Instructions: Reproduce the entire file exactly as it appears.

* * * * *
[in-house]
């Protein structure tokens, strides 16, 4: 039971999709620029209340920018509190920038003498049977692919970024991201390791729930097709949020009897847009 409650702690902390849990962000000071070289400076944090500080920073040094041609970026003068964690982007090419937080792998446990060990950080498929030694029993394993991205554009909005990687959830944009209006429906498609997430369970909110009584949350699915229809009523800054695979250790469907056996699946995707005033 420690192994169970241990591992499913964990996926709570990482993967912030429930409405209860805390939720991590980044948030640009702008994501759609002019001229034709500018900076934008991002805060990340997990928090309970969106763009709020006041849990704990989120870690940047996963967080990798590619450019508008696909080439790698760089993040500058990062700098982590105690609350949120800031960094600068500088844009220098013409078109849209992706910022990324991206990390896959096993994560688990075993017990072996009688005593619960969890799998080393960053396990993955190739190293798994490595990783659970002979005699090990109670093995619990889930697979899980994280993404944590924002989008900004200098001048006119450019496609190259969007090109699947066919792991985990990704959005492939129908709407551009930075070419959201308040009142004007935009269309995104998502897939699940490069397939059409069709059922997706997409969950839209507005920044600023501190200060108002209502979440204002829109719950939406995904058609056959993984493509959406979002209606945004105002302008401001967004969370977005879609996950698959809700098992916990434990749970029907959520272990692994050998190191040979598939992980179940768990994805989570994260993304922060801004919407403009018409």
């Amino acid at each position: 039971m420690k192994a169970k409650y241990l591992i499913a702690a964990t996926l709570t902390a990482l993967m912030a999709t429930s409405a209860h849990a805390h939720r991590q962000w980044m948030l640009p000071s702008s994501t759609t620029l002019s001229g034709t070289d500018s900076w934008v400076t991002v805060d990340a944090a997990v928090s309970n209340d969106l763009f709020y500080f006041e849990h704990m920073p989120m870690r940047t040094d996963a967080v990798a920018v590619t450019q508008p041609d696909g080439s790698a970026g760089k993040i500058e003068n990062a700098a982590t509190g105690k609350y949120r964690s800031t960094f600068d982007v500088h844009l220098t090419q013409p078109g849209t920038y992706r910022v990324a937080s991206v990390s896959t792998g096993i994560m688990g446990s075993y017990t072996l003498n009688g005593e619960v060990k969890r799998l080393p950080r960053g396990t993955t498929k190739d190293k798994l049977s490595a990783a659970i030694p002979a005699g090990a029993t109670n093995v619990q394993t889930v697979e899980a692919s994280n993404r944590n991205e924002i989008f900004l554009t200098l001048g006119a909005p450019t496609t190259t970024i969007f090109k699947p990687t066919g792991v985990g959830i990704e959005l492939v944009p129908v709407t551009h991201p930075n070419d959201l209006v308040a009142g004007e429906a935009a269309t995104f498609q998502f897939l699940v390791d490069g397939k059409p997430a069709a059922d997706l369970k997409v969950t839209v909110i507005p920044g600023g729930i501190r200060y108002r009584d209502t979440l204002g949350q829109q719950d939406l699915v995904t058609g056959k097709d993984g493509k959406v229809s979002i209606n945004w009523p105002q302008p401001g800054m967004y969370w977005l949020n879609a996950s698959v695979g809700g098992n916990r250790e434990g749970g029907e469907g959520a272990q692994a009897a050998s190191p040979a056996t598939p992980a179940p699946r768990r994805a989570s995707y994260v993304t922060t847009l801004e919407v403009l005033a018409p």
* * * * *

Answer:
[in-house]
């Protein structure tokens, strides 16, 4: 039971999709620029209340920018509190920038003498049977692919970024991201390791729930097709949020009897847009 409650702690902390849990962000000071070289400076944090500080920073040094041609970026003068964690982007090419937080792998446990060990950080498929030694029993394993991205554009909005990687959830944009209006429906498609997430369970909110009584949350699915229809009523800054695979250790469907056996699946995707005033 420690192994169970241990591992499913964990996926709570990482993967912030429930409405209860805390939720991590980044948030640009702008994501759609002019001229034709500018900076934008991002805060990340997990928090309970969106763009709020006041849990704990989120870690940047996963967080990798590619450019508008696909080439790698760089993040500058990062700098982590105690609350949120800031960094600068500088844009220098013409078109849209992706910022990324991206990390896959096993994560688990075993017990072996009688005593619960969890799998080393960053396990993955190739190293798994490595990783659970002979005699090990109670093995619990889930697979899980994280993404944590924002989008900004200098001048006119450019496609190259969007090109699947066919792991985990990704959005492939129908709407551009930075070419959201308040009142004007935009269309995104998502897939699940490069397939059409069709059922997706997409969950839209507005920044600023501190200060108002209502979440204002829109719950939406995904058609056959993984493509959406979002209606945004105002302008401001967004969370977005879609996950698959809700098992916990434990749970029907959520272990692994050998190191040979598939992980179940768990994805989570994260993304922060801004919407403009018409």
């Amino acid at each position: 039971m420690k192994a169970k409650y241990l591992i499913a702690a964990t996926l709570t902390a990482l993967m912030a999709t429930s409405a209860h849990a805390h939720r991590q962000w980044m948030l640009p000071s702008s994501t759609t620029l002019s001229g034709t070289d500018s900076w934008v400076t991002v805060d990340a944090a997990v928090s309970n209340d969106l763009f709020y500080f006041e849990h704990m920073p989120m870690r940047t040094d996963a967080v990798a920018v590619t450019q508008p041609d696909g080439s790698a970026g760089k993040i500058e003068n990062a700098a982590t509190g105690k609350y949120r964690s800031t960094f600068d982007v500088h844009l220098t090419q013409p078109g849209t920038y992706r910022v990324a937080s991206v990390s896959t792998g096993i994560m688990g446990s075993y017990t072996l003498n009688g005593e619960v060990k969890r799998l080393p950080r960053g396990t993955t498929k190739d190293k798994l049977s490595a990783a659970i030694p002979a005699g090990a029993t109670n093995v619990q394993t889930v697979e899980a692919s994280n993404r944590n991205e924002i989008f900004l554009t200098l001048g006119a909005p450019t496609t190259t970024i969007f090109k699947p990687t066919g792991v985990g959830i990704e959005l492939v944009p129908v709407t551009h991201p930075n070419d959201l209006v308040a009142g004007e429906a935009a269309t995104f498609q998502f897939l699940v390791d490069g397939k059409p997430a069709a059922d997706l369970k997409v969950t839209v909110i507005p920044g600023g729930i501190r200060y108002r009584d209502t979440l204002g949350q829109q719950d939406l699915v995904t058609g056959k097709d993984g493509k959406v229809s979002i209606n945004w009523p105002q302008p401001g800054m967004y969370w977005l949020n879609a996950s698959v695979g809700g098992n916990r250790e434990g749970g029907e469907g959520a272990q692994a009897a050998s190191p040979a056996t598939p992980a179940p699946r768990r994805a989570s995707y994260v993304t922060t847009l801004e919407v403009l005033a018409p």